Nonsense Chatter And The Adopted Child
0 comment Saturday, May 31, 2014 |
I am an introvert. Nothing benefits me more than time on my own to think my own thoughts and do my own things. My inner-world is a flourishing place and that doesn't need much external stimulation. Too much time with people, even people I love, drains me.
It's a struggle for me then, to have two extrovert children. They did not appear to be very extrovert when we first read about them, which was several months before we got to meet them. My son barely spoke, apparently, and my daughter was chronically shy. But the children who I read about in Foster Care are not the children that they have become since living with my husband and I. They are now a couple of lively kids with big personalities, masses of energy and a huge capacity for fun. I am immensely proud of how they have flourished.
(Yes, there is a 'but' coming ... )
But, they are BIG on nonsense chatter. They seem to need to fill up every single waking moment of every hour of every day with words, and those words are mostly complete and utter nonsense. To an introvert like me this quickly becomes like nails down a blackboard.
My daughter in particular seems to need to verbalise everything that occupies her mind at any one moment: 'Mummy, Pretty cat is lying on my bed.' 'Mummy, Sue is in her garden.' 'Mummy, when I move my foot like that it makes a noise.' 'Mummy, this toy has whiskers this one doesn't.' 'Mummy, you bought those Cocopops didn't you?' Whilst away on holiday recently we had a day trip out somewhere and she sat next to me on the bus there and back. By the end of the journey I was ready to hack my own ears off with a rusty blade in order to get some peace and quiet. She faithfully reported to me everything her eyes fell upon. On the return journey I tried several things to get her to stop her nonsense chatter, including pointing out to her that I was not blind and that I could see for myself that people were standing in Bus Stops; that the driver was using his windscreen wipers; that there was a house with some windows etc. She didn't stop. She couldn't stop.
With my son, his nonsense is more argumentative. So we get, 'Why have I got to put my coat on?', to which the answer is 'Because it's raining,' to which his reply is, 'No it isn't,' even though more water is pouring from the sky than Niagra falls could manage in a minute. 'No it isn't' to things that are 'blatantly are', is his trademark. He asks a nonsense question, gets a simple answer, and off we go, his chance to keep your attention by engaging you in complete and utter nonsense. I never correct him when he does this, because what he wants is the to-and-fro of the 'yes it is' 'no it isn't' argument, which he will continue until the end of time. What I do is ignore him and then distract him by talking about something else or giving him something else to do. Family members though, have yet to learn this simple trick, and they get stuck in the 'yes it is' 'no it isn't' argument with him until I come and release them from the hell of their own creation.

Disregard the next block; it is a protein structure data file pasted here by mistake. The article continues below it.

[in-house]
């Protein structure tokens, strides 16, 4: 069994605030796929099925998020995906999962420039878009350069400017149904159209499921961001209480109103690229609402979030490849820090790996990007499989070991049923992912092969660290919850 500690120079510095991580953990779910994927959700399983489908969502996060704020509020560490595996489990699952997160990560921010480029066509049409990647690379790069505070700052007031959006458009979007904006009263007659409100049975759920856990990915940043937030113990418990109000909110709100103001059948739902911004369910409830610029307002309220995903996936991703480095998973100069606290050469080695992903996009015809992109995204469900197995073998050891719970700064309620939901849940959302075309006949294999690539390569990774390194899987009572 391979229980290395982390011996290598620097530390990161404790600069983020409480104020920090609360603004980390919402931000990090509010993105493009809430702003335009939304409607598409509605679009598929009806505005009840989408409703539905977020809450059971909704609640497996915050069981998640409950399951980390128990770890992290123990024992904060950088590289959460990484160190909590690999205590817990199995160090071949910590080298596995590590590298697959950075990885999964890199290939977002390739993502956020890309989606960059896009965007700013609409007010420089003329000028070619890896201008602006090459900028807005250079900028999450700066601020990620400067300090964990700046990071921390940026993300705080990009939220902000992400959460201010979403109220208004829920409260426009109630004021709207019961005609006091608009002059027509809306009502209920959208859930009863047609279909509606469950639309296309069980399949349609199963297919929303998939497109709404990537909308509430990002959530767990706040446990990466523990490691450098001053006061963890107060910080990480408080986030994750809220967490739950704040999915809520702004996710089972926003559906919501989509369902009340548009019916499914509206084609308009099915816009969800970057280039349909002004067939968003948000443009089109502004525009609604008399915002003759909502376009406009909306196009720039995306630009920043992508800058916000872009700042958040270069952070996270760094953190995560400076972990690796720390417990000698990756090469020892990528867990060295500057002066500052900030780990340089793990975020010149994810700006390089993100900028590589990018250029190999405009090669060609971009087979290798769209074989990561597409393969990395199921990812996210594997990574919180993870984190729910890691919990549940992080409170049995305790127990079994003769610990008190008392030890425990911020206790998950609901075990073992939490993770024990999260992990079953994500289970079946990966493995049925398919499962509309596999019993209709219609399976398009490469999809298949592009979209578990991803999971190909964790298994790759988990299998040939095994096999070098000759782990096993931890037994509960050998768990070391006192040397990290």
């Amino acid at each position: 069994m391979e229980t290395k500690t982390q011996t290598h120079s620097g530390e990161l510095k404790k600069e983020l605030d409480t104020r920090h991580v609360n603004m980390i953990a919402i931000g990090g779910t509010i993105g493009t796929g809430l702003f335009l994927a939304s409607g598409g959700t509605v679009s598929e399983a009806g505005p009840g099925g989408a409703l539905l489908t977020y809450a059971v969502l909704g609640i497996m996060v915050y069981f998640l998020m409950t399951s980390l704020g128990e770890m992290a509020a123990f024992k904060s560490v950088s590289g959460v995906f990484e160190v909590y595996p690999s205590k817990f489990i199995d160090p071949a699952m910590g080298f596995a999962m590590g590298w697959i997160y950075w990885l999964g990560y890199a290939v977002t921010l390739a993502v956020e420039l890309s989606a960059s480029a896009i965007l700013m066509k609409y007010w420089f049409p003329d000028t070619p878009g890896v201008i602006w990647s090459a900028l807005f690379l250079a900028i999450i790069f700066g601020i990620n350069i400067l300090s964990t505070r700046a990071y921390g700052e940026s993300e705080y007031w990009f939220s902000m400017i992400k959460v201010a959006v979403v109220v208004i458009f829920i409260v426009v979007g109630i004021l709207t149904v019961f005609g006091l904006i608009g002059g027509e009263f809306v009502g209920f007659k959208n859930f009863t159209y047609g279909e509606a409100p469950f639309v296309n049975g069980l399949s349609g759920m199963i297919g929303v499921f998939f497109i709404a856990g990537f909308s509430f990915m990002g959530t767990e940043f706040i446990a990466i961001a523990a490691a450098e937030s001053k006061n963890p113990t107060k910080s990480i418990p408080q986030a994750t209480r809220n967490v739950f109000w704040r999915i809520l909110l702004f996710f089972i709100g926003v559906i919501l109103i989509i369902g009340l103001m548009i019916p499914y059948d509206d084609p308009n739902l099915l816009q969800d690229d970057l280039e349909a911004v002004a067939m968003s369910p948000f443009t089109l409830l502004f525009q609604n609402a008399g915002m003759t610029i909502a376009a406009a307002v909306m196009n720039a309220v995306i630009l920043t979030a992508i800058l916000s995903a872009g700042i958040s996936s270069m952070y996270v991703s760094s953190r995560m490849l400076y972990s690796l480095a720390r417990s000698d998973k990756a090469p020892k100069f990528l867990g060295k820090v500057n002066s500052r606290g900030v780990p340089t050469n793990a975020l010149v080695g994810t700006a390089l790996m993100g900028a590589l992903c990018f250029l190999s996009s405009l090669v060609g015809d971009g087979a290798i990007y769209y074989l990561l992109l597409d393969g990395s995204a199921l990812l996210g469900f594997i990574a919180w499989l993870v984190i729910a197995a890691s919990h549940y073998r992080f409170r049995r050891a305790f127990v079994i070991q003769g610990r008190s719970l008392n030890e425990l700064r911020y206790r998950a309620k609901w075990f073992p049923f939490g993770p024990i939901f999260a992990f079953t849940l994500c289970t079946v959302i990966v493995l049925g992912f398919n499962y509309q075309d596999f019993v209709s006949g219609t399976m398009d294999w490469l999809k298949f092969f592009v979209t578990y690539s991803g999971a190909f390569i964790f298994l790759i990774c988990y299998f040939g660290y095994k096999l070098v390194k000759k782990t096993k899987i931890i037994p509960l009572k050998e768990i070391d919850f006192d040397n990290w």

You can imagine, then, what it is like when my two children are together. Between them they can keep up a cacophony of nonsense for hours. In fact, I have learnt that - rather like with eating puddings - they simply do not know when to stop and will keep on and on until they make themselves ill. I have the odd task, therefore, as a parent who has to occasionally separate two children who are playing really well together!
Nonsense chatter and nonsense questions are difficult ones for an adoptive parent. On the one hand, this need to keep up a wall of sound comes from a deep insecurity handed to them by their neglectful background, I talk, therefore I am, and I am going to make damn sure that you know that I am here too! So it's not like you can just ignore them. In fact, simply ignoring them causing them great distress. They stop feeling safe.
On the other hand, it is such a dysfunctional, infuriating and disrespectful way of communicating that it cannot be allowed to carry on unchallenged. I have tried, with some success, to put in place boundaries for when I am available for nonsense chatter and for when I am not available for nonsense chatter. I am no longer worried about 'damaging' them when I tell them to take their chatter elsewhere when I am on the phone, or cooking tea, or attempting a reverse park maneuver. But their desire to engage me in complete and utter guff has not levelled very much since their time here with us. I have now completely abandoned any hope of being able to watch any TV programme together without expecting a running commentary from them both on what my own ears and eyes have already detected for themselves.
Sending them back to school today then, after an almost continuous three and a half weeks off school due to Easter, Bank holidays and Royal Weddings, was not only most welcome, it was much needed. Although, only one hour away from picking them up, I can say that already their bedtime can't come soon enough.
p.s. if you're a struggling adopter dealing with this in your child or children, check this quick video out made by the ever helpful Christine Moers.